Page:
Harold Eugene Clark and Ingram Cecil Connor III – who grew up to be Gram Parsons – were both Southern boys, born a few years apart. Parsons was wealthy; Gene Clark was working-class. But both of them picked up guitars early on, moving with the times from rock and roll combos to folk groups before making their way to Los Angeles, where they ended up playing with the same musicians and, occasionally, with each other. Both of them passed through the Byrds: Clark formed the band with Jim (later Roger) McGuinn; Parsons was one of his eventual replacements. Both went on to make albums (The Gilded Palace of Sin; The Fantastic Expedition of Dillard & Clark) that are cornerstones of country-rock – what Parsons called 'Cosmic American Music'.

Parsons died young, at 26; a macabre story surrounding the theft of his corpse cemented his legend. Clark was 46 when he succumbed to his addictions. He's not as well-known as Parsons – God only knows what Keith Richards would say. 'Whenever Keith is asked about his friend Gram Parsons,' Richard Hell says, in an excellent essay, 'he always remarks on how impressed he is by the way people are interested in Parsons even though he never made a hit record. Richards can't think of public respect for his rock and roll peers except in categories of record sales.' But while Parsons was fortunate, as well as gifted, for much of his life, Clark had rotten luck out of the gate.

As the Byrds' primary songwriter, which he was all the way until 'Eight Miles High', Clark received most of the group's publishing royalties, which seems to have led to a lot of resentment, especially after David Crosby joined the band. Clark was fragile, bullied by some of his bandmates, and given to stage fright, crippling panic attacks and (an irony not lost on others) aviophobia. In 1966, he left the Byrds.

Gene Clark with the Gosdin Brothers came out the following year. The Gosdins were good country singers, but this was supposed to be Clark's solo debut; he'd wanted to call it Harold Eugene Clark but bowed to record company demands. The truth is, 'Tried So Hard' and a few other songs are brilliant in ways the rest of the album can't match. But, had the album been better, it might not have mattered: Clark was still signed to Columbia Records, which released the Byrds' new album the same week, threw its weight behind the latter, and left Clark to dangle.

He rejoined the Byrds for a couple of shows, white-knuckled it through a few plane rides, then joined up with Doug Dillard, a Missouri banjo player who'd ended up in Andy Griffith's Mayberry.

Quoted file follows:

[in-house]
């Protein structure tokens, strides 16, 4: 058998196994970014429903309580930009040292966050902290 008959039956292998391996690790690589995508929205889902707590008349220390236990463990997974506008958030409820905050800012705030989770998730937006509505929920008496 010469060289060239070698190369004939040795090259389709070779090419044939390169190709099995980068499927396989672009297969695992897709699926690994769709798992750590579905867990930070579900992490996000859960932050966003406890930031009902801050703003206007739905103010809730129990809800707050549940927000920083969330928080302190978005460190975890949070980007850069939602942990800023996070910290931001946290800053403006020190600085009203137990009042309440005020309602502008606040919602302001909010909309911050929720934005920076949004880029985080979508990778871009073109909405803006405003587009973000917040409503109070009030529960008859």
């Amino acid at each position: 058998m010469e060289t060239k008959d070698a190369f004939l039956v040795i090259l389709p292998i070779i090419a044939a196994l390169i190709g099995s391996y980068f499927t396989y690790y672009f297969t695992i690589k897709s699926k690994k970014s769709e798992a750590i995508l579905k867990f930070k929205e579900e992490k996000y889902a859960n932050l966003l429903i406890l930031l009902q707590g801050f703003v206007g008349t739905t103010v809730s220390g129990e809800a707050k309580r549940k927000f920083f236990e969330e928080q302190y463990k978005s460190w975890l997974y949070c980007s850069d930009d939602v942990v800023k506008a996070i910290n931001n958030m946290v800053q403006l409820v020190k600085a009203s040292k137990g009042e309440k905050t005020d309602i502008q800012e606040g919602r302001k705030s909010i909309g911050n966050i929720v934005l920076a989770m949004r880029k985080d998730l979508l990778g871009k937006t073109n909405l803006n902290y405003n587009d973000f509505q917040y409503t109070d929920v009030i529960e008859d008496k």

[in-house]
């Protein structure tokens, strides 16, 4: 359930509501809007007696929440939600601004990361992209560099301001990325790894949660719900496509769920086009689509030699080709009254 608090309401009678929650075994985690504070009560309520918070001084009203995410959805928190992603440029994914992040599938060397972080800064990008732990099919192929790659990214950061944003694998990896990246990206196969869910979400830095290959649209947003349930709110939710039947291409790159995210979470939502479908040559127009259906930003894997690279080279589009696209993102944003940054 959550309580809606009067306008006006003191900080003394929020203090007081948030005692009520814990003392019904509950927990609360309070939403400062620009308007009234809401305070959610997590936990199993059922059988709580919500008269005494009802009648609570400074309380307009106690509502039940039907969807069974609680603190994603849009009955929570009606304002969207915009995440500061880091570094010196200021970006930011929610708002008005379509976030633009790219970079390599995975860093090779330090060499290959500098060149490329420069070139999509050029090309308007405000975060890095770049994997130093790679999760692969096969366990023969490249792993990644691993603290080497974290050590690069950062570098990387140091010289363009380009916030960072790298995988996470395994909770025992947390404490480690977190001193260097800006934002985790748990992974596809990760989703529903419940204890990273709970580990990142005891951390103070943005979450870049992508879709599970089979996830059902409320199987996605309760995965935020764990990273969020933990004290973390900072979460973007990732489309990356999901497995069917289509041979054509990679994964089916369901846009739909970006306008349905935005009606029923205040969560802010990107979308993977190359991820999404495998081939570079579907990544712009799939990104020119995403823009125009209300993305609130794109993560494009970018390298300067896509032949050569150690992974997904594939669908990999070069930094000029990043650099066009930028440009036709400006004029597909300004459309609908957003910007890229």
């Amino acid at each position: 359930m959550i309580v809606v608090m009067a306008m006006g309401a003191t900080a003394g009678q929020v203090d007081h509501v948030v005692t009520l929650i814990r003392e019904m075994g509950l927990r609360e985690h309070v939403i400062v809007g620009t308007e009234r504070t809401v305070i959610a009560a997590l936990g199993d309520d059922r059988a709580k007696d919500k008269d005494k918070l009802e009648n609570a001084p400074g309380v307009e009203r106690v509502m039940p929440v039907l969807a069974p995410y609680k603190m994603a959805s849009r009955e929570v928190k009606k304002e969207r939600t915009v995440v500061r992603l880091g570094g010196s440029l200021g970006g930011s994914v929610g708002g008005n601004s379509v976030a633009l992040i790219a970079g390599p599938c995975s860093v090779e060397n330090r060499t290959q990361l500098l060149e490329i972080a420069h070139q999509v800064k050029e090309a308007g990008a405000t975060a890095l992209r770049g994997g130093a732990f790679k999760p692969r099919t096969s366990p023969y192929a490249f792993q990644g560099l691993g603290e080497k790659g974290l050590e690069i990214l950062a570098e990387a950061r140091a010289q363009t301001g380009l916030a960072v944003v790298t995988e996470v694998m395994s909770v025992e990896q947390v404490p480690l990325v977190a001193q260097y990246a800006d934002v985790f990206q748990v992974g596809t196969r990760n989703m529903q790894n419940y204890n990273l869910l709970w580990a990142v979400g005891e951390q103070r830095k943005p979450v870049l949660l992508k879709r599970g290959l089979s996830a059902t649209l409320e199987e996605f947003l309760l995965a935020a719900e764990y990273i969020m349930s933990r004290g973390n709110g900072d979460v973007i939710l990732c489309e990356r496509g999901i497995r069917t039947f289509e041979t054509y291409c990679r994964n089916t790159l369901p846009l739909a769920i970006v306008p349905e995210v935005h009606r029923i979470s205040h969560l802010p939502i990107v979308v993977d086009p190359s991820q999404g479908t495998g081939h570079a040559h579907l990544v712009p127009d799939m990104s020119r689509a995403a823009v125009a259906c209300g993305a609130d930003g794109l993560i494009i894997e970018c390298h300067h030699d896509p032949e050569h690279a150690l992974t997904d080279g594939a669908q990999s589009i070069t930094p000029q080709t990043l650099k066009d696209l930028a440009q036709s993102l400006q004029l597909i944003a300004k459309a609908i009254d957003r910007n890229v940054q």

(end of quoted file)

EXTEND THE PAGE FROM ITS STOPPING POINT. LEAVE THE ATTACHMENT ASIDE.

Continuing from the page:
Griffith's town was a mirage, but Dillard was the real deal. ThemusicClark made with himwassublime. But Dillard, who died in 2012, was a hard man to keep up with. 'When Gene got with Douglas Dillard things changed,' Jim Dickson recalled:

Douglas was amazing. He came into town on a vodka drunk, then discovered grass, and kept drinking and doing grass. Then he discovered acid and you would find Douglas drinking, smoking dope, and doing LSD at the same time. How he survived it, I have no idea. But he's fine now. Sweetheart of a guy, but he had an influence on Gene. While it didn't hurt Douglas because he didn't care, Gene was way too high-strung and too complex to deal with that.

Clark and Dillard tried to perform the material in public, but Clark was too wasted to play it. A follow-up album had magnificent moments but fell far short of the first. The 1970s happened: Clark continued to write and record and drink and smoke and do drugs. His marriage collapsed, though the music held up: 'With Tomorrow', 'White Light', 'One in a Hundred' and 'For a Spanish Guitar' from White Light, which came out in 1971 (the record company forgot to print the album's title on its cover sleeve); 'Here Tonight', 'Full Circle' and 'She Don't Care About Time' from Roadmaster, which came out in 1973 (in butchered form, and only in the Netherlands); 'Silver Raven', 'From a Silver Phial', 'The True One', 'Some Misunderstanding' and pretty much everything else on No Other, an album that David Geffen hated, and refused to promote, on his Asylum label in 1974.

Comparisons fail. These songs don't hold their own with Gram Parsons, or with Neil Young or Bob Dylan; they carve their own, canyon-sized niche.

By Keith Richards's reckoning, it doesn't matter: Clark's records went nowhere. There were more songs and more albums, more high points and low points, and all of the wear and tear that had started to show. Clark's health gave out. He had ulcers, kept drinking, and had to have some of his innards removed. He was more or less broke now and more or less sober, and things began to look up for a while. Then Tom Petty covered 'I'll Feel A Whole Lot Better', which Clark had written when he was a Byrd. Clark cashed the royalty check, went on a bender, and died.

All of this happened a long time ago, and most of the people involved are at peace. Clark was buried, back home in Missouri, in 1991. But his recordings keep seeping into the world. Outtakes, but also demo recordings, alternates, and unreleased songs and sketches. He was always prolific. At the weekend, on Record Store Day, Entrée Records released a limited edition EP of songs that Clark cut in 1967 and 1968. (In 2016, Entrée's affiliate label, Sierra, released Gene Clark: The Lost Studio Sessions 1964-1982). In June, another record, Gene Clark Sings For You, will come out. All of this music is worth listening to. At its best, it is transcendent – a chalky, coal-coloured outline of deep, dark American things.